Published On: May 5th, 2023|By |Categories: Article, RSM, Tax|7.6 min read|

ARTICLE | May 05, 2023

Executive summary: New York enacts state fiscal year 2023-2024 budget

On May 3, 2023, New York Gov. Kathy Hochul signed fiscal year 2023-2024 budget legislation, S04009C/A03009-C, providing for a number of state and local tax changes. Included in the changes is an extension of the temporary corporate income tax rate, corrections to the states pass-through entity tax (PTET) and a change to administrative appeals granting the New York Department of Tax and Finance a right to appeal from administrative decisions, among other changes. A high-level summary follows below.

New York enacts 2023-2024 budget with tax changes

Corporate tax rate extension

Recall that as part of the state fiscal year 2021-2022 budget, New York increased the state corporate income tax rate to 7.25% for taxpayers with business income over $5 million. That increase was scheduled effective for tax years beginning or after Jan. 1, 2021 and before Jan. 1, 2024. The prior budget bill also froze the capital base tax rate at .1875% for the same duration as the temporary corporate rate increase. The fiscal year 2023-2024 budget extends both the corporate rate increase and the capital base tax rate until 2027.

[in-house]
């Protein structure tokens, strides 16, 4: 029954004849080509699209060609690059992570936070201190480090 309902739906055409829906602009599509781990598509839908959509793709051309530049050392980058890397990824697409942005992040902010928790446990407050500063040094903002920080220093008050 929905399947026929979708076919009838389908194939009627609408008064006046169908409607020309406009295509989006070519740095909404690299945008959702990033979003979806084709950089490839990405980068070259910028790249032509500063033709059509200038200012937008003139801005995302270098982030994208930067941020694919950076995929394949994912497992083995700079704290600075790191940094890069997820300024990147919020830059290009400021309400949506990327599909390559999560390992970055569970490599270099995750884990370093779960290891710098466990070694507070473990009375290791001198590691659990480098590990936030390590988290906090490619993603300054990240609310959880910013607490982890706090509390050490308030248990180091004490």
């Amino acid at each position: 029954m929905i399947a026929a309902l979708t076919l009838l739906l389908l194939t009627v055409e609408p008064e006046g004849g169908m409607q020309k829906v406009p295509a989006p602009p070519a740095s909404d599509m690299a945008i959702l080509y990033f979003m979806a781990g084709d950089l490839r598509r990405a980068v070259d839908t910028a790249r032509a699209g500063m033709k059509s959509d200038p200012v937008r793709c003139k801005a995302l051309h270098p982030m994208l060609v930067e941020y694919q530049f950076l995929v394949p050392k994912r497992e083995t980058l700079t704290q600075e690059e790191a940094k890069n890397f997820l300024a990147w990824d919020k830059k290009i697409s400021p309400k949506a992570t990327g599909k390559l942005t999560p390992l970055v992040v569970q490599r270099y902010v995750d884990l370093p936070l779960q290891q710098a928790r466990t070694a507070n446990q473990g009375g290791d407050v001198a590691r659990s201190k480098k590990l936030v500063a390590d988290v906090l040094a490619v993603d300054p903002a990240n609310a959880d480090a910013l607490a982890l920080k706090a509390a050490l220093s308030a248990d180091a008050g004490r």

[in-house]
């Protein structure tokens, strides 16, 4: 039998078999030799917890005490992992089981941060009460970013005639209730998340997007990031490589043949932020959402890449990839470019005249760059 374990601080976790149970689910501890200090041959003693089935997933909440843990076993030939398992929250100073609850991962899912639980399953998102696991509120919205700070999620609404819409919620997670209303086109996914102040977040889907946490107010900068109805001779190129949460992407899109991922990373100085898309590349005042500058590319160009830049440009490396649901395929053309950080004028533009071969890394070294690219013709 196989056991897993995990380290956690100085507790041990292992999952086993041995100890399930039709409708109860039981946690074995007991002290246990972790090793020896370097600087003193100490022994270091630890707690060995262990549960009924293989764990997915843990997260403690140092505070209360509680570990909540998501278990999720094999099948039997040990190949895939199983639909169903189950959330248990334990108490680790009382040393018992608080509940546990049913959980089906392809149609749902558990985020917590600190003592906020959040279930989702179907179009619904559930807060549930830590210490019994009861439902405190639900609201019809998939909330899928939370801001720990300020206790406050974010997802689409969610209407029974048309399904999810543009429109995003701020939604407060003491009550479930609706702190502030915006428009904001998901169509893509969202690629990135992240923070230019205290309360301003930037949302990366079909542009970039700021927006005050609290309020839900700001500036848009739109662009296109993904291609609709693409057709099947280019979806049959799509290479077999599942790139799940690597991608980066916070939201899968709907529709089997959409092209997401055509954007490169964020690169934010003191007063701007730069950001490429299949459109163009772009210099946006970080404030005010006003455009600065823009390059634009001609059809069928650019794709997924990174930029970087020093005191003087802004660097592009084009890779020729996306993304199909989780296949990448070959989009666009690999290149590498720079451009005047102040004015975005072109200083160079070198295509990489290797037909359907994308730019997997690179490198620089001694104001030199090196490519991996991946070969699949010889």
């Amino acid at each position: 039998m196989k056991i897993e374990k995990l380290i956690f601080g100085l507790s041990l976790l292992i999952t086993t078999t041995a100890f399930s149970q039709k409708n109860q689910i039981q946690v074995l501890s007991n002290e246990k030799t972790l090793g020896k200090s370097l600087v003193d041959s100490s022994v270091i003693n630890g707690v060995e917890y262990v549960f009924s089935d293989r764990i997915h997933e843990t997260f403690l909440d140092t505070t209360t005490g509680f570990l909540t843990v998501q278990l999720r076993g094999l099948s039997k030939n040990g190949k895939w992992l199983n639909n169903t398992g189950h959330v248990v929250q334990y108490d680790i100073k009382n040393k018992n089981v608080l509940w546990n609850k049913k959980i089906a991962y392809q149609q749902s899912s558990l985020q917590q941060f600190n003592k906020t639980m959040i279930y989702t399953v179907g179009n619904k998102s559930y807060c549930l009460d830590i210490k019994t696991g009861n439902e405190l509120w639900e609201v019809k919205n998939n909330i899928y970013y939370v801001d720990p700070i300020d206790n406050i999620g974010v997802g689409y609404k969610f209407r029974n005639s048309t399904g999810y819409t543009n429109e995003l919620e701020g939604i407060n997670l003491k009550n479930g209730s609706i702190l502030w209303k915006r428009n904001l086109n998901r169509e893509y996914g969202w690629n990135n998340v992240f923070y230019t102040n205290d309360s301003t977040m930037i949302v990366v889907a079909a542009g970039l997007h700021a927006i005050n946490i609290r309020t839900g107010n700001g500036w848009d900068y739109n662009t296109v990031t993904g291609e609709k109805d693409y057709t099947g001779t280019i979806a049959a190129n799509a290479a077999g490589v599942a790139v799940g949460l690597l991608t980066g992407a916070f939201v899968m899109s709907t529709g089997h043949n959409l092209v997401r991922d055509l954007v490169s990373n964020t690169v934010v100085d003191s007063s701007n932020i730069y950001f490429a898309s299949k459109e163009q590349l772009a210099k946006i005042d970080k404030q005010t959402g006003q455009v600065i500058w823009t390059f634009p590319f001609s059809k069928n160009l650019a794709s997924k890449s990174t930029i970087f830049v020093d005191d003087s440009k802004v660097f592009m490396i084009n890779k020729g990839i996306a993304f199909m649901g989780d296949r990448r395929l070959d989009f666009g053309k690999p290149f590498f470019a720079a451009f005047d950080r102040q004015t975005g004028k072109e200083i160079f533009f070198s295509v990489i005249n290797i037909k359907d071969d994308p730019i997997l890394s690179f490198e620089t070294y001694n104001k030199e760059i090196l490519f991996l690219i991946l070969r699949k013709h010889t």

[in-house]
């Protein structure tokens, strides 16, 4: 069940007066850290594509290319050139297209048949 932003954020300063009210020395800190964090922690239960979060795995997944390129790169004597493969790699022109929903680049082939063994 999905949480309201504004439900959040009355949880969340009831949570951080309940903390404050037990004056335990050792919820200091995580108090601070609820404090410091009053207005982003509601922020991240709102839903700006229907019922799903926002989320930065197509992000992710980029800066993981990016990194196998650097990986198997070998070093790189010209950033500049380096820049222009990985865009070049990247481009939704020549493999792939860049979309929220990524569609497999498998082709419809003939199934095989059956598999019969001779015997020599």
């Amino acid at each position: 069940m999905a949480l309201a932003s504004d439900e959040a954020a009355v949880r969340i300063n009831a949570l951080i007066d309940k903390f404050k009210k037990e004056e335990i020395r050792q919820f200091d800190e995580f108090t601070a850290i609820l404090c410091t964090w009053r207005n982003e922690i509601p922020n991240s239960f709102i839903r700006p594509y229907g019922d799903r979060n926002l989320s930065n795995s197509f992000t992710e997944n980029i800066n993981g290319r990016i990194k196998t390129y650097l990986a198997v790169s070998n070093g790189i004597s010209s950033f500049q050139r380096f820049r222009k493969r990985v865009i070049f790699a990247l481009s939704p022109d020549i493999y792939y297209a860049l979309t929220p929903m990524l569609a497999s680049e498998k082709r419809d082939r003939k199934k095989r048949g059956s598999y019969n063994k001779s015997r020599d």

Pass-through entity tax regime technical corrections and revisions

The budget bill makes several necessary changes to the existing state and city PTET regime. First, the bill corrects a calculation error that results from existing language, which requires the PTET itself to be deducted in calculating the taxable income of the pass-through entity. That provision has caused taxpayer and tax professional confusion in arriving at a proper calculation of the tax. The change would be retroactively effective and is consistent with guidance issued by New York State previously. Second, the bill clarifies the eligibility to elect the New York City PTET for trusts and estates that are shareholders or partners in a partnership by clarifying the definition of “city taxpayer.” Finally, the bill provides a small technical clarification to the due date and irrevocable date language. However, the change does not alter the due date of the election, i.e., March 15 of the calendar year.

Administrative appeals